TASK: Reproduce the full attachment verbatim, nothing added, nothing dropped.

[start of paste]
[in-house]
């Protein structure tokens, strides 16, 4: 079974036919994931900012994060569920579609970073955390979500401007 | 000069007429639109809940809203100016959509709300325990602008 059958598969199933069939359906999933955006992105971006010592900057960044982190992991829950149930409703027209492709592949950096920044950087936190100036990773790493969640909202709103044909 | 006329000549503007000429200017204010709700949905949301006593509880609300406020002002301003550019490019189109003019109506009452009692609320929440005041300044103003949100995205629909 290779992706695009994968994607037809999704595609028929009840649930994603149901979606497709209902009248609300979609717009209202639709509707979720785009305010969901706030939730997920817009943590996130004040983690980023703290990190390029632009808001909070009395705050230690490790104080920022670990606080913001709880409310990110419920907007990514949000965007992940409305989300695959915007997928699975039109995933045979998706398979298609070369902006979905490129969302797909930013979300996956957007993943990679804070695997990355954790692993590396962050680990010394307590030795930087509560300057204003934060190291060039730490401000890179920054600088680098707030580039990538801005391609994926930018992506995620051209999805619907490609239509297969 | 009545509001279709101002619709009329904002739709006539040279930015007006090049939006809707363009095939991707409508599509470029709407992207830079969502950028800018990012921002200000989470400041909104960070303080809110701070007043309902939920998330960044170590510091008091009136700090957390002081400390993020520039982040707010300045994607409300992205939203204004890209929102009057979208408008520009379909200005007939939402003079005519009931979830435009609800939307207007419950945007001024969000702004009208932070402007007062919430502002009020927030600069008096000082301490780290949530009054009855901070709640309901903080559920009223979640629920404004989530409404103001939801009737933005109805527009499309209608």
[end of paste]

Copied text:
[in-house]
């Protein structure tokens, strides 16, 4: 079974036919994931900012994060569920579609970073955390979500401007 | 000069007429639109809940809203100016959509709300325990602008 059958598969199933069939359906999933955006992105971006010592900057960044982190992991829950149930409703027209492709592949950096920044950087936190100036990773790493969640909202709103044909 | 006329000549503007000429200017204010709700949905949301006593509880609300406020002002301003550019490019189109003019109506009452009692609320929440005041300044103003949100995205629909 290779992706695009994968994607037809999704595609028929009840649930994603149901979606497709209902009248609300979609717009209202639709509707979720785009305010969901706030939730997920817009943590996130004040983690980023703290990190390029632009808001909070009395705050230690490790104080920022670990606080913001709880409310990110419920907007990514949000965007992940409305989300695959915007997928699975039109995933045979998706398979298609070369902006979905490129969302797909930013979300996956957007993943990679804070695997990355954790692993590396962050680990010394307590030795930087509560300057204003934060190291060039730490401000890179920054600088680098707030580039990538801005391609994926930018992506995620051209999805619907490609239509297969 | 009545509001279709101002619709009329904002739709006539040279930015007006090049939006809707363009095939991707409508599509470029709407992207830079969502950028800018990012921002200000989470400041909104960070303080809110701070007043309902939920998330960044170590510091008091009136700090957390002081400390993020520039982040707010300045994607409300992205939203204004890209929102009057979208408008520009379909200005007939939402003079005519009931979830435009609800939307207007419950945007001024969000702004009208932070402007007062919430502002009020927030600069008096000082301490780290949530009054009855901070709640309901903080559920009223979640629920404004989530409404103001939801009737933005109805527009499309209608």